U.S. Reps Donna Edwards, D-Maryland, and Eddie Bernice Johnson, D-Texas, have proposed legislation — the “Apollo Lunar Landing Legacy Act” — to protect the lunar locales as a national historic park with HR 2617.
The purpose of the bill is to protect these sites for further scientific inquiry, honor the Apollo program, and to guard it from commercial enterprises and the future lunar exploration of foreign nations.
The bill can be found in full at this link. It’s one of the easier bills to read out of D.C.
The Apollo 11 landing site would become a World Heritage site as well. The map of that first moonwalk, featuring Neil Armstrong and Buzz Aldrin, can be seen here.
No one can own the lunar surface itself though; this bill just protects the moon buggies, footprints and other NASA stuff that’s been left there since the last human left in December 1972. (Houston Chronicle, July 11, 2013)
Historic parks make sense. There have been no moon landings in forty years. Neil Armstrong died in 2012, aged 82. Exploration budgets have taken a hit and in February 2010, the U.S. cancelled the “Constellation” program, intended to return Americans to the moon, then to Mars and beyond.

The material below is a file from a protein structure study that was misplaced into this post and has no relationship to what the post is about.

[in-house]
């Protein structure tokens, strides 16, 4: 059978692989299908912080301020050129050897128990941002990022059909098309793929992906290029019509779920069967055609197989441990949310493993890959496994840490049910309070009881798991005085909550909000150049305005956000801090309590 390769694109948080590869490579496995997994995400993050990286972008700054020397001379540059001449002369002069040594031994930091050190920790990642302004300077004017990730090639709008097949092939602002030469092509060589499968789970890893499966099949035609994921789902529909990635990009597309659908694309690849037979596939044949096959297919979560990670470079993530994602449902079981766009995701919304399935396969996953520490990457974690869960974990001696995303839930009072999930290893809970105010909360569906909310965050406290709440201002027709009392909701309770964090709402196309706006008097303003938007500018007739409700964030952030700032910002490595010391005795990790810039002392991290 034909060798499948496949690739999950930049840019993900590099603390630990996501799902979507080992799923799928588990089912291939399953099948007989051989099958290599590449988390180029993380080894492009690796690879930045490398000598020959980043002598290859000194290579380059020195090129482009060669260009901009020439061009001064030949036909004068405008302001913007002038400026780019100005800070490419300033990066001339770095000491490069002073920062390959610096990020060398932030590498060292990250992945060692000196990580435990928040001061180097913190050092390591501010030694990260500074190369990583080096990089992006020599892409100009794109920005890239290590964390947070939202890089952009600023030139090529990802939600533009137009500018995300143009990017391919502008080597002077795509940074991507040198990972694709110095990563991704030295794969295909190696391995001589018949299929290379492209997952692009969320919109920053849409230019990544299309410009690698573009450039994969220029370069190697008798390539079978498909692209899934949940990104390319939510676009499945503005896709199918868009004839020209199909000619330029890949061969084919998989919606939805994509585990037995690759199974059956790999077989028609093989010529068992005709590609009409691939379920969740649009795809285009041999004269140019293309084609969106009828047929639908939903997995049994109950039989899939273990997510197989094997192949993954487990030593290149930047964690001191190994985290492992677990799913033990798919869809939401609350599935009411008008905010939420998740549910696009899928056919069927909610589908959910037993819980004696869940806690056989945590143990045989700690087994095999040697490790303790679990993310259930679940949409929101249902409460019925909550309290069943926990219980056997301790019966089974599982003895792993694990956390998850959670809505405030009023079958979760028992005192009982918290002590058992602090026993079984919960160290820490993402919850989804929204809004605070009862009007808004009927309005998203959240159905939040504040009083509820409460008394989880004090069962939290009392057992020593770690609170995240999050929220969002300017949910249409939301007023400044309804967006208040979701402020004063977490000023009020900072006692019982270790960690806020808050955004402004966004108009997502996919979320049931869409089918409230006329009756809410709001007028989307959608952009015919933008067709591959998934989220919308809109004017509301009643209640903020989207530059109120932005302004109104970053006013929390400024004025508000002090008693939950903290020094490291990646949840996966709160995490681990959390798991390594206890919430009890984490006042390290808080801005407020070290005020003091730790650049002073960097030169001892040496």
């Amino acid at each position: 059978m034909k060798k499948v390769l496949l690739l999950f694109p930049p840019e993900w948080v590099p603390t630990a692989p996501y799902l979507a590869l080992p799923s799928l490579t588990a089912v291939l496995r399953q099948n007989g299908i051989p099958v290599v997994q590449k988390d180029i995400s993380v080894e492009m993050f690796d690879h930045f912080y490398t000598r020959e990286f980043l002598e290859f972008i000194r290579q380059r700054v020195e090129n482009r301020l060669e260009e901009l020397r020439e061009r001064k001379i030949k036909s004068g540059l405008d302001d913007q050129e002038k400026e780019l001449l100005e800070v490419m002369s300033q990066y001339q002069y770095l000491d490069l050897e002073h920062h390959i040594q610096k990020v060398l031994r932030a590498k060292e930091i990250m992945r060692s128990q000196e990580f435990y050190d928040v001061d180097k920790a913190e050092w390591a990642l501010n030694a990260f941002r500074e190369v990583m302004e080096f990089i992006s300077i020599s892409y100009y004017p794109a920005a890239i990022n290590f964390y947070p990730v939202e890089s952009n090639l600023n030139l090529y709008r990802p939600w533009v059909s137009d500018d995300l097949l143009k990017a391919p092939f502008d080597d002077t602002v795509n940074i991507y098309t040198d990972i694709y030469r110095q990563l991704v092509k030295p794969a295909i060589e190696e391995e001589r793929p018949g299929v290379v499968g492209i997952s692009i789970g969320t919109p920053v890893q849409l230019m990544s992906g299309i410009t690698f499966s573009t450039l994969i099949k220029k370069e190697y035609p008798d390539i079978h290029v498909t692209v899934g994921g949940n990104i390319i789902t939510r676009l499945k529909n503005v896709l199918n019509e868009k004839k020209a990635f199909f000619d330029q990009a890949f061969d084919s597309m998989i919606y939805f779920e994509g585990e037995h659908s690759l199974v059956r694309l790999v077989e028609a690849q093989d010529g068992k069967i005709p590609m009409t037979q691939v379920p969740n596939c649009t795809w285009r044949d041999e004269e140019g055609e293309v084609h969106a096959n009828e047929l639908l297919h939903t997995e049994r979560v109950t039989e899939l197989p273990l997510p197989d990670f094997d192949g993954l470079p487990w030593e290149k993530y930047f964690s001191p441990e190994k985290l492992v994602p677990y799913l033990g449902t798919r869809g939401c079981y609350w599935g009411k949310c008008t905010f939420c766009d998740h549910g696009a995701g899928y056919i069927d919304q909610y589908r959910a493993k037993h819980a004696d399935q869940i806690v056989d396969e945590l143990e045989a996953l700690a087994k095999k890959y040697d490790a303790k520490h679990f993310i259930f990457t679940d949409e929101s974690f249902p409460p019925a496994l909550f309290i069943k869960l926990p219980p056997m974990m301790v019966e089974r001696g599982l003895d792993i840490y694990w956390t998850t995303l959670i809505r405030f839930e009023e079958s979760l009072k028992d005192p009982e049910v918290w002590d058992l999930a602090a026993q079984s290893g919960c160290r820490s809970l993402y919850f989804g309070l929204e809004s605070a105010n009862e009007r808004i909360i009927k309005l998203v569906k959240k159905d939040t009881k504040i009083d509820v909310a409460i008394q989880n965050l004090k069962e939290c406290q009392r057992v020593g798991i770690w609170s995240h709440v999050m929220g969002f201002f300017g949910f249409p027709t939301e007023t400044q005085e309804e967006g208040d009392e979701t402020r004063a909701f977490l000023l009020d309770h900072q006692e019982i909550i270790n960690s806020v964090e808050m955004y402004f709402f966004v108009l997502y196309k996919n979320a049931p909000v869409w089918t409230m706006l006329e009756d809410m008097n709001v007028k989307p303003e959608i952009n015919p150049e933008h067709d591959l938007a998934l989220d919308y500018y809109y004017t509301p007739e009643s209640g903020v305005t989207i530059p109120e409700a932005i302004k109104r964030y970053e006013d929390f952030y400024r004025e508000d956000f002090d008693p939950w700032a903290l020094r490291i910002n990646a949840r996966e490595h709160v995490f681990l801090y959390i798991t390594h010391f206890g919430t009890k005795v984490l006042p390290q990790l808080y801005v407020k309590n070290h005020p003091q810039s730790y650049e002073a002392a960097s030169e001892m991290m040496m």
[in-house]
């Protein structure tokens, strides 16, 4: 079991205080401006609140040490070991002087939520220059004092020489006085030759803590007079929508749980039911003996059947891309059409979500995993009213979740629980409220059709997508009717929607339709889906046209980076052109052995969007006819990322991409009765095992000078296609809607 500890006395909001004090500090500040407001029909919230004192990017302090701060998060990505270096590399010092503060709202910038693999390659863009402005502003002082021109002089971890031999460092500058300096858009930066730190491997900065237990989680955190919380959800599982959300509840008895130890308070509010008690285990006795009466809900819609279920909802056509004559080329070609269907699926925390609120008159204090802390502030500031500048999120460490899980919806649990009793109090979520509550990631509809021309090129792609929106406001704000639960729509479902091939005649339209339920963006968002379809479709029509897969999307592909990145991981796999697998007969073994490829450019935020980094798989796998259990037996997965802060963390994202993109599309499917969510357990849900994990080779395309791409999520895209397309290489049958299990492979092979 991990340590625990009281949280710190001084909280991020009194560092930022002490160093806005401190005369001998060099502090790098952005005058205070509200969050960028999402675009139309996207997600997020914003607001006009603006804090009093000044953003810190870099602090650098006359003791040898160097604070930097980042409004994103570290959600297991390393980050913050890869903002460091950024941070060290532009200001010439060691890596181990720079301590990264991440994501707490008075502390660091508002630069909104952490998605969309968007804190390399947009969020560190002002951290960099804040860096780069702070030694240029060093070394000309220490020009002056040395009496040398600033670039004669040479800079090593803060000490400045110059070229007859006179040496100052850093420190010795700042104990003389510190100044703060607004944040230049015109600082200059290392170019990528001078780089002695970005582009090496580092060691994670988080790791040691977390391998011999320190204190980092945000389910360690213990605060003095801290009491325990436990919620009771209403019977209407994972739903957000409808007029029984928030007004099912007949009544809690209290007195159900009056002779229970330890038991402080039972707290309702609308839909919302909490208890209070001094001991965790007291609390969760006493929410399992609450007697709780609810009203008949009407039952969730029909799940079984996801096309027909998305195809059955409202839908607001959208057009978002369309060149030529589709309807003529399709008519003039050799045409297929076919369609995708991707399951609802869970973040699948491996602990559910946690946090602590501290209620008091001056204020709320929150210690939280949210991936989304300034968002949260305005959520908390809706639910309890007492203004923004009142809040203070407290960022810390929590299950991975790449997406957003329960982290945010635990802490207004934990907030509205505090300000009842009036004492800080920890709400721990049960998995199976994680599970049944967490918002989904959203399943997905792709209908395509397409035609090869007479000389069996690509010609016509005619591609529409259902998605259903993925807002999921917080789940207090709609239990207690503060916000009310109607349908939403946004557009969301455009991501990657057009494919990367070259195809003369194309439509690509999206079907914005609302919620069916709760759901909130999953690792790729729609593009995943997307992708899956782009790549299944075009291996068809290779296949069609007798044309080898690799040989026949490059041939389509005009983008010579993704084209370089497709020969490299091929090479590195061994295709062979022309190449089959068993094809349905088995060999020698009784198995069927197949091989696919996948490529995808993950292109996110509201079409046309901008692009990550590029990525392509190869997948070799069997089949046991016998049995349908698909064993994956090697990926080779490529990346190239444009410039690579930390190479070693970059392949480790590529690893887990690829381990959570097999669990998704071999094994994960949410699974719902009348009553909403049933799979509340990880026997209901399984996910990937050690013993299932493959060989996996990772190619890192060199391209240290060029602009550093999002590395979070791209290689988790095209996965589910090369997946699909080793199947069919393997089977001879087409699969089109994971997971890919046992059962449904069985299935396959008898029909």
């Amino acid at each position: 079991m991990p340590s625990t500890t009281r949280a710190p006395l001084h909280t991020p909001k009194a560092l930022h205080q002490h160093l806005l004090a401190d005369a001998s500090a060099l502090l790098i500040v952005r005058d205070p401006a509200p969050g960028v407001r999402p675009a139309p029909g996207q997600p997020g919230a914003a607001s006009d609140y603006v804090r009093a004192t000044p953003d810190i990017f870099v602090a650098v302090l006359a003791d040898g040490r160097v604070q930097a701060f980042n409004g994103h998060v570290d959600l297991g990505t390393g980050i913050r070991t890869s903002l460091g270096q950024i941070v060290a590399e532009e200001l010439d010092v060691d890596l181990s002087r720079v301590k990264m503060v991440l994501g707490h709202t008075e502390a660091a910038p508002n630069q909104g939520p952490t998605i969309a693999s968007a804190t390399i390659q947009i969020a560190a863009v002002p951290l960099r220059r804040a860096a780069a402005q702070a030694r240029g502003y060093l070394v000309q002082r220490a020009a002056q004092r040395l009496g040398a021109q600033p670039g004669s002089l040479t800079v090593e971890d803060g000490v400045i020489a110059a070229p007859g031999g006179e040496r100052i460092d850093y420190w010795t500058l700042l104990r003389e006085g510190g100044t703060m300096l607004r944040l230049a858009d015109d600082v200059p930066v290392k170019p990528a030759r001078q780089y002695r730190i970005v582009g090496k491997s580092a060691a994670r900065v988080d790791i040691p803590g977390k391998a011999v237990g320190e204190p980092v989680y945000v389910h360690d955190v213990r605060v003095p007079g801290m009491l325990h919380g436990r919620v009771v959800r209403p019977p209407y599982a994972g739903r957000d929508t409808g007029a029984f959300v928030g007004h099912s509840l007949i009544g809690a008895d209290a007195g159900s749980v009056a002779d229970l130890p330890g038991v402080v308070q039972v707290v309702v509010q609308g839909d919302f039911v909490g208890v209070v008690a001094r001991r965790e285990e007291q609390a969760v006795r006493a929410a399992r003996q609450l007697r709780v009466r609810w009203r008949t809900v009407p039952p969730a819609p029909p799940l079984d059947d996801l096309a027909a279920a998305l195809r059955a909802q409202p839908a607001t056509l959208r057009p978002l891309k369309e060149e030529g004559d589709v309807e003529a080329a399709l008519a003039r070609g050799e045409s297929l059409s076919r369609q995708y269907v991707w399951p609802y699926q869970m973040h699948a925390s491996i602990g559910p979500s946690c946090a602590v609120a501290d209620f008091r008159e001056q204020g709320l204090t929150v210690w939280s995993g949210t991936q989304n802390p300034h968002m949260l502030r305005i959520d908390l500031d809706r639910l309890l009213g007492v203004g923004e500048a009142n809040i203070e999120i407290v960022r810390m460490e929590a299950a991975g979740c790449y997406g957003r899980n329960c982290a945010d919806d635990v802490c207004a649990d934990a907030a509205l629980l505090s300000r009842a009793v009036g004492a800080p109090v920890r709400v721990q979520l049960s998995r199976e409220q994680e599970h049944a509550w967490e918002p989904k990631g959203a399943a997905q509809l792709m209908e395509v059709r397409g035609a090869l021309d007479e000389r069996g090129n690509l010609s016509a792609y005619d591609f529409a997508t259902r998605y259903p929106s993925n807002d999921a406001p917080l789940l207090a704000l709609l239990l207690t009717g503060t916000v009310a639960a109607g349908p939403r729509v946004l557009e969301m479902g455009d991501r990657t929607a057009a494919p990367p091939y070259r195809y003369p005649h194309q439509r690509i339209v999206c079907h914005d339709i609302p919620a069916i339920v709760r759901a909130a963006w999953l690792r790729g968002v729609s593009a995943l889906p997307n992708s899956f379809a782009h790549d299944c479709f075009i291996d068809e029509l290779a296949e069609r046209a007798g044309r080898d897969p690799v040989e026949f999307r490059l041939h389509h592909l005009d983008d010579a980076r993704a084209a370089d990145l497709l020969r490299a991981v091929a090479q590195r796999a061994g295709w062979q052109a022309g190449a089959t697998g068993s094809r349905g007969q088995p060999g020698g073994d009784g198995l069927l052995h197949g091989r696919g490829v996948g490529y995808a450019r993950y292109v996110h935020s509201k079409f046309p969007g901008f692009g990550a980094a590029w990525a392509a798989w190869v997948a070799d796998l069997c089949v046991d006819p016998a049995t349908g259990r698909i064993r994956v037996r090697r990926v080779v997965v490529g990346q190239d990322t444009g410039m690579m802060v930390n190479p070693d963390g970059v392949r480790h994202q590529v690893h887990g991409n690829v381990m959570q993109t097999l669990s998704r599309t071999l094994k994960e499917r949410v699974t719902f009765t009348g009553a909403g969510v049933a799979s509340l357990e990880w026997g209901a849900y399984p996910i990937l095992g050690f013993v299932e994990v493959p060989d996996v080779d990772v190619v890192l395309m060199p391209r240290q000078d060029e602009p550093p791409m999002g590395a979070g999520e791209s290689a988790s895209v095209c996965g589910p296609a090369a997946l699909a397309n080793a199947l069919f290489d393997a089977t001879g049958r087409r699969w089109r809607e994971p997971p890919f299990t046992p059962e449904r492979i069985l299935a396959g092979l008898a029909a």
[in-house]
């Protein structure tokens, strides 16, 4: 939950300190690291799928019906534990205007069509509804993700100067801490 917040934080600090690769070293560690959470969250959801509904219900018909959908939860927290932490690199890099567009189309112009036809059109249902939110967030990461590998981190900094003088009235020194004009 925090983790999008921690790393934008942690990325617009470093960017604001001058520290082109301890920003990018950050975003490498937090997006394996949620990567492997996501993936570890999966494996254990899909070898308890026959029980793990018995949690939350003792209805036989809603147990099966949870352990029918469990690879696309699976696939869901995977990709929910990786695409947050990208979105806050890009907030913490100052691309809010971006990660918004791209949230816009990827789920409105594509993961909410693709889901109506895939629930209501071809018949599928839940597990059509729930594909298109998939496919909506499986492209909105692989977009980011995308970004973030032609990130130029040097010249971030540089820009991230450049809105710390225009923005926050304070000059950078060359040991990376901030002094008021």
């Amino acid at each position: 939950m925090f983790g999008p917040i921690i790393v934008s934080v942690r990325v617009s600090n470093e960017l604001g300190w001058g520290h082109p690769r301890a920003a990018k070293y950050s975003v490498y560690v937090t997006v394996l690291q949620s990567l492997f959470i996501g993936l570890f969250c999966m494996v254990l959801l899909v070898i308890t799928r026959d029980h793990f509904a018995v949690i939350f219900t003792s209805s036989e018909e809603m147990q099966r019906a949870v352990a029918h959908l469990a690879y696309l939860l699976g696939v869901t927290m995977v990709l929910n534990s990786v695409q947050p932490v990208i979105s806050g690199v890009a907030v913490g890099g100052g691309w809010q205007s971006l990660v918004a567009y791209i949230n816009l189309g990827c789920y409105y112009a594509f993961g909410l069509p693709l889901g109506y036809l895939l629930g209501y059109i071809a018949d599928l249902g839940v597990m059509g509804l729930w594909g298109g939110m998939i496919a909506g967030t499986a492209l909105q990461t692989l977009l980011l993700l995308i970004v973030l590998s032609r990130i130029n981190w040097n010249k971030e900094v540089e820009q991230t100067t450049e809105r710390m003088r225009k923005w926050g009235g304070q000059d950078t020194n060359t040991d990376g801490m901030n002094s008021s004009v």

Today, there is a lot of talk, but nothing like the excitement. And can we blame them? In fairness, should Washington not heed leading minds in cosmology who claim that we may be living in countless unresearchable multiverses? And, in any event, as Darwin’s followers will tell us, we did not evolve so as to understand the cosmos? In that case, there is not much point even in NASA’s conventional space exploration, let alone in Star Trek’s “Boldly go.”
NASA could actually be a liability if its research continues to offer support for the Big Bang or fine tuning.
Maybe, to riff off lunar language, it was all just a phase, and the evolutionary psychologists can explain how selfish genes inherited from our earliest ancestors caused us to … (indefinitely continuous soundtrack)